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Dublin: 17 °C Monday 21 May, 2018

Is this a dagger which I see before me?

The “jaded, self-absorbed, entitled little brat” formerly known as Fernando Torres is not the player who Liverpool fans fell in love with, writes Chris Smith.

Image: Chelsea FC /

Reproduced with permission from The Liverpool Way.

FERNANDO TORRES’ LIVERPOOL career was nothing if not a little Shakespearian. What promised to be a timeless love story has slowly festered into a tragic tale, with our former No.9 willingly creeping into a frilly thesp costume to cast himself as the treasonous villain of the peace.

Just like the ill-fated King Macbeth, Torres was once a great warrior of the realm, beloved by an entire Kingdom. He was furnished with riches and respected by peers and common folk alike. More importantly, he was afforded something that something that could never be bought; the unwavering love of his people. For that he would fight until the death for the crest upon his armour, of that we could be sure. Right?

Well somewhere along the way, all that changed. In the story, Macbeth encounters three witches who flatter his ego and tempt him with the riches that lay in wait upon a (supposedly) higher throne, all he needed to do was betray those who believed in him. Sure enough, he began listening to his own hype and ended up piercing the heart of a great Scottish King and his loyal subjects

Just like the treacherous Thane of Cawdor, Fernando Torres’ heart and mind have been irrecoverably altered over the last few months. He began believing the voices, listening too keenly to all of the plaudits. Suddenly our love was unbefitting of this king in waiting, he was better than that and before we saw it coming he drove that knife through our collective hearts.


Many of us are hurting today. We feel suckered-in by his professions of love for our city and club and the thought of being taken for such a ride is what makes it so painful. It beggars belief that he could have done this had those once-cherished utterances had an ounce of truth to them.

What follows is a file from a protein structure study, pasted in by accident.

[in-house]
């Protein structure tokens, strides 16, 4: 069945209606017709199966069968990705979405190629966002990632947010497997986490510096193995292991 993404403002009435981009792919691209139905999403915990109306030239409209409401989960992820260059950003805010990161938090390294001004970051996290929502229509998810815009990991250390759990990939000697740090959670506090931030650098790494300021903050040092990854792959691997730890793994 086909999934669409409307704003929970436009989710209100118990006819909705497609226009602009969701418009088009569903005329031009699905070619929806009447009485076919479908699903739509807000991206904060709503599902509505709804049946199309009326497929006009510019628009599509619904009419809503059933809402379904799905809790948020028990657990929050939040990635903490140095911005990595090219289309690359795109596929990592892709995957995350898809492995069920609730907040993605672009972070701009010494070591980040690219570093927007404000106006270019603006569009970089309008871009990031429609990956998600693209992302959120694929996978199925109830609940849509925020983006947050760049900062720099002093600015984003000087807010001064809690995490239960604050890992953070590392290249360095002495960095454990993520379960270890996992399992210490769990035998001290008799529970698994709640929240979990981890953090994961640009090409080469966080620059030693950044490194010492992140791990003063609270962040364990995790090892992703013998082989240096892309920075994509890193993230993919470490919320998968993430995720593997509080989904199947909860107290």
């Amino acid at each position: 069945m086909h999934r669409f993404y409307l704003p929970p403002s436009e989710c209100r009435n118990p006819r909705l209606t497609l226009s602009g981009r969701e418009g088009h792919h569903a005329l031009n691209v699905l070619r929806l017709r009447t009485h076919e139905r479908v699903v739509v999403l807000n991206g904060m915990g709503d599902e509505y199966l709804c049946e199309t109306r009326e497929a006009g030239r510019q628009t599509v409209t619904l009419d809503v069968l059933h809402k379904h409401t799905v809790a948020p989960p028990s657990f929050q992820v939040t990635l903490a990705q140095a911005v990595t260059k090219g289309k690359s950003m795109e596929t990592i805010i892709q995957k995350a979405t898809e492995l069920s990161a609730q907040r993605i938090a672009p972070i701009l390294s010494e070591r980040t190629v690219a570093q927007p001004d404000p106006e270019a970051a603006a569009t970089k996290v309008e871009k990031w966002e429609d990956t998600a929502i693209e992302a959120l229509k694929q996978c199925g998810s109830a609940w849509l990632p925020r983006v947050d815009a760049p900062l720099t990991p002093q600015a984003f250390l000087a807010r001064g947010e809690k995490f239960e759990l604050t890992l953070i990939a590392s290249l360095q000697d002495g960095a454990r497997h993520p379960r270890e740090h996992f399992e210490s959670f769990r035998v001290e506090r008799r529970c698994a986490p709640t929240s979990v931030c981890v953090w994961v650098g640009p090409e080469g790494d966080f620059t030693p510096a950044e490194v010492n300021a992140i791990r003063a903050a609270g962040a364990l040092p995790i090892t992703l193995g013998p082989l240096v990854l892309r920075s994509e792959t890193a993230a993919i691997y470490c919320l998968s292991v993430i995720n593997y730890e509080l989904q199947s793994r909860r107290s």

But the jaded, self-absorbed, entitled little brat we see parading his new superior status in front of us is really not the same man who fought so valiantly and effectively for our own cause.

There’s no doubt for me that at the time Torres believed what he was saying, it’s unlikely that he lied to us, he just changed. Just like Macbeth, the witches got to him. As hard as it sounds, we shouldn’t take it personally, even while he rubs it in our face with his tactless and spiteful ‘top level’ comments.

Here’s why.

I hate to break it to you Fernando, but Macbeth’s ascension to the ‘throne’ he craved didn’t exactly work out too well for him. He became lonely, racked with guilt, riddled with paranoia and too far up shit creek to go back or go forward. A broken man, he was hunted down and slain by the sons of the King and his last words were a morbid realisation of how pointless it all was.

While the above is merely a literary metaphor, it’s true that Fernando Torres will be regretting the last few days forever. He could have been immortal, a man cherished and loved for generations; a man with a true legacy to compare with the best of them.

Never again will he feel the kind of love he experienced from us, the kind of admiration that Dalglish himself, Fowler, Carragher and Hyypia can all cherish forever. They all got the meaning of that honour and the most saddening aspect of this sorry episode is that we thought he did too.

Deep down I think he probably does and he’ll come to realise that. Deep down, I don’t think he’s all of the names we’ve called him over the last 72 hours, but by the time this once respectful, hungry, brilliant young man realises the error of his ways the die will have already been cast.

Already he’s seemingly struggling to find the words to justify why he felt compelled to toss it all aside. “Because they’re hard to play against,” he stuttered in a hastily-arranged first interview during a phone in hosted by the great Scott Minto.  He could have lied and spoken of the great fans, wonderful legacy, great teammates, the prospects for the future and the fantastic stadium, but maybe he just couldn’t bring himself to do it?


It’s going to be a very lonely time for you Fernando and not even £2m-a-year in image rights, more wages than JT and the odd Champions League run-out can ease that hurt.

As for us, we’re already moving on. His betrayal, The Return of The King and the intent shown by the new owners have brought us closer than we’ve been since the dust settled on the miracle of Istanbul. The mood today is one of excitement and determination. While Torres begins years of soul-searching, we’re already preparing to have the last laugh, and make no mistake, we will.

The King is dead, long live The King.

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